In 2006, DFLers swept back into the majority in the Minnesota House, electing 29 new members.
It was a stunning electoral performance by the DFL, giving the party a majority for the first time in eight years. It also marked the biggest one-night loss of seats by a party dating to 1978, when DFLers lost 32 seats in what became known as the Minnesota Massacre.
The mini-massacre of 2006 is something those new legislators still remind their DFL elders of on occasion.
When committees meet, for example, a member of the Class of ’06 might say, “We’re the majority-makers — remember who made you the chairman,” said Rep. Jeremy Kalin, adding quickly, “We say that in jest.”
But it also is fact.
Now, however, two of those young “majority-makers” — Kalin, 35, from North Branch, and Rep. Karla Bigham, just 31, from Cottage Grove — have announced they are giving up their seats at the close of the session.
Sutton’s optimistic ‘reading of the tea leaves’
Tony Sutton, chairman of the state Republican Party, says he believes those two, along with a couple of veteran DFL senators, are leaving because “they can read the tea leaves.”
“I’m very confident that we’ll take control of the House and maybe even the Senate,” Sutton said. “I think some of these DFLers have figured it out and don’t want to have to get into a battle that they’re likely going to lose.”
Both Kalin and Bigham, however, laugh at the notion they’re leaving out of fear of a great Republican resurgence.
“I announced before I even had an opponent,” said Bigham. “When I was elected, I knew I never expected to make this a career.”
“Not going to happen,” said Kalin of any grand Republican comeback.
The Republicans, they say, are offering “cookie-cutter candidates” who will follow the dictates of party leaders.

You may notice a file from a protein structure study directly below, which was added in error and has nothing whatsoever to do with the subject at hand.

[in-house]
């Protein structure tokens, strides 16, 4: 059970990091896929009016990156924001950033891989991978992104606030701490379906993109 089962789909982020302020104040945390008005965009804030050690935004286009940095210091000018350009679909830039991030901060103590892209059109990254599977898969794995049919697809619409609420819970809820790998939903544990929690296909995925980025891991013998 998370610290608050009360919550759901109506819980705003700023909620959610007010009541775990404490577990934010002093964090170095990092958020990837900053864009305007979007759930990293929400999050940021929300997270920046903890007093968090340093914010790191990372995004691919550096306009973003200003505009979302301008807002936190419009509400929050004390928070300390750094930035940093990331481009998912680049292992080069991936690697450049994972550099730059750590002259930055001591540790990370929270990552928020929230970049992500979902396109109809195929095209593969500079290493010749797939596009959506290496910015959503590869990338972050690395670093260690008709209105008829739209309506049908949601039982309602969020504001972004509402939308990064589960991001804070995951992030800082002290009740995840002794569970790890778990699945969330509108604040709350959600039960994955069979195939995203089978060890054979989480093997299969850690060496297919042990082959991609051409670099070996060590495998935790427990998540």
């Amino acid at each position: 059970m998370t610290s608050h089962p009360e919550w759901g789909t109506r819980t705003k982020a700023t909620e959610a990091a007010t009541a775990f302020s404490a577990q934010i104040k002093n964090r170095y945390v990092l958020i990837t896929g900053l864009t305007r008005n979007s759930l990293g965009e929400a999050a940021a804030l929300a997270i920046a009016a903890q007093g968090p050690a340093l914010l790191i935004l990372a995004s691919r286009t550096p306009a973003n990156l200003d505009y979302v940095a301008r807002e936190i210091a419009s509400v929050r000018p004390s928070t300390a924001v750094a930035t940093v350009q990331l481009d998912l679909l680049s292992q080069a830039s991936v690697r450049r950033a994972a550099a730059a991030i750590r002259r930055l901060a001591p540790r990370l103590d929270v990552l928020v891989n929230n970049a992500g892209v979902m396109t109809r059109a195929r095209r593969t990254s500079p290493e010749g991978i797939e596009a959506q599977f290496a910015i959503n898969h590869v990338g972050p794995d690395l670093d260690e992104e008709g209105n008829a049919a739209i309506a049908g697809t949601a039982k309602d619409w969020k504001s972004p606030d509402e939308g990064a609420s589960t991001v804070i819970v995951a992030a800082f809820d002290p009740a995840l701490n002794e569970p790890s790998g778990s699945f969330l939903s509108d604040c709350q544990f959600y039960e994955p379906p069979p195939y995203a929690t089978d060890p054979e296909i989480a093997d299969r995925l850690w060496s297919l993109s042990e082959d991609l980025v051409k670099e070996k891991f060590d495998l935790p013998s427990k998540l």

They won, they both said, because they paid attention to local issues. In his case, Kalin said he won in a conservative-leaning district by a percentage point because his opponent, incumbent Pete Nelson, voted to support Gov. Tim Pawlenty’s veto of the gas-tax bill, ignoring the desperate highway and bridge needs of the district.
“I talked about that vote over and over again,” said Kalin.
Bigham said she won because voters in her district understood that the dwindling Local Government Aid under Pawlenty was creating property tax increases.
“I don’t think there are many ideologues in our class,” said Kalin.
“As a whole,” said Bigham, “I think we’re fiscal realists who make our home districts our priority.”
Kalin, Bigham cite personal reasons for decision
Both young pols insist they are leaving because of their personal circumstances, not out of any sense of disillusionment and certainly not fear.
Bigham, a paralegal with the Hennepin County district attorney’s office, is entering law school. There is not enough time, she said, for a single woman like her to hold a job, go to law school and be a legislator.
Kalin, too, is coming to one of those crossroads of the young. He’s taking his bar exam this summer, and his spouse is an ob-gyn, working in Minneapolis. The two were married during his first year in the Legislature. Together, they decided they wanted to spend more time together.